2. It is worthy of all acceptation.—This phrase, “all acceptation,” may mean either of two things: it may mean worthy of being welcomed either by all men, or by the whole of each man.
(1) This gospel deserves to be welcomed by every man, for it is fitted for every man, since it deals with the primary human characteristic of transgression. We need different kinds of intellectual nutriment, according to education and culture. We need different kinds of treatment, according to condition and circumstance. The morality of one age is not the morality of another. Much, even of right and wrong, is local and temporary; but black man and white, savage and civilized, philosopher and fool, king and clown, all need the same air to breathe, the same water to drink, the same sun for light and warmth, and all need the same Christ for redemption from the same sin, for safety from the same danger, for snatching from the same death. This gospel is a gospel for the world, and for every man in it.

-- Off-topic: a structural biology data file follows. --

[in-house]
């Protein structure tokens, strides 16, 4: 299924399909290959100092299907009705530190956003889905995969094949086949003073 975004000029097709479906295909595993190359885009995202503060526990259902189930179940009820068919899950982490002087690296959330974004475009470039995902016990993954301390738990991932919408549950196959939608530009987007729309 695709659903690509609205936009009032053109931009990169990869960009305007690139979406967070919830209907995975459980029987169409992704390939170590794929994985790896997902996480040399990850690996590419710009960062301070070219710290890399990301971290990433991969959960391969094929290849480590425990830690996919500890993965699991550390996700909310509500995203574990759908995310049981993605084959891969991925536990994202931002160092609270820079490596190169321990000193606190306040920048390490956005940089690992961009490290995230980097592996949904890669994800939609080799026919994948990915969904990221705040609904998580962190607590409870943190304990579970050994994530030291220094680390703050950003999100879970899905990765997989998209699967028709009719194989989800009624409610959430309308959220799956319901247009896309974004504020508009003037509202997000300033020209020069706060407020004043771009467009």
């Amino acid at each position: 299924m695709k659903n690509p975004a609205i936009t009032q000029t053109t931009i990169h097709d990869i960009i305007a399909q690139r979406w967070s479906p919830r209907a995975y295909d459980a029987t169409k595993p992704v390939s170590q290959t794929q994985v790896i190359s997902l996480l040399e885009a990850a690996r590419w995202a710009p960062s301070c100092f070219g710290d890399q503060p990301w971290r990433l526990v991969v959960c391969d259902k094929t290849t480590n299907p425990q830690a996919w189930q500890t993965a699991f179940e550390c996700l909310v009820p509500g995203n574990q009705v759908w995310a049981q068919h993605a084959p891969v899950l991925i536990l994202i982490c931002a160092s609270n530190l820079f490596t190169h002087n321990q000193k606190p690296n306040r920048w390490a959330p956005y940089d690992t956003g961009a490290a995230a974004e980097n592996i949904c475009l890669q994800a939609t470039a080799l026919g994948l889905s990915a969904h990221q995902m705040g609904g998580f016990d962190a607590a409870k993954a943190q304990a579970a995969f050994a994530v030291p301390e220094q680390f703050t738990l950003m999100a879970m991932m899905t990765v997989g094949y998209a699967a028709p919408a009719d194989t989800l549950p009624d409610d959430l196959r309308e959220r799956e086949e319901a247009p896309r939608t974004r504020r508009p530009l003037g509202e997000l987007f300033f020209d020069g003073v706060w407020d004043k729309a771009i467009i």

Jesus Christ did not die for a few of us. He tasted death for every man. He did not in His great heart think of this little nationality, or that. He is the propitiation for our sins, and not for ours only, but for the sins of the whole world. Yonder Man does not think of little pieces or of parts of things; when He thinks He thinks entireties, when He loves, He loves entireties. No fraction could ever satisfy His infinite love.1 [Note: Joseph Parker.]
(2) It is also “worthy of all acceptation” in the sense of worthy of being accepted into all a man’s nature, because it will fit it all and bless it all. Some of us give it a half welcome. We take it into our head, and then we put a partition between it and our heart, and keep our religion on the other side, so that it does not influence us at all. It is worthy of being received by the understanding, to which it will bring truth absolute; of being received by the will, to which it will bring the freedom of submission; of being received by the conscience, to which it will bring quickening; of being received by the affections, to which it will bring pure and perfect love. For hope, it will bring a certainty to gaze upon; for passions, a curb; for effort, a spur and a power; for desires, satisfaction; for the whole man, healing and light.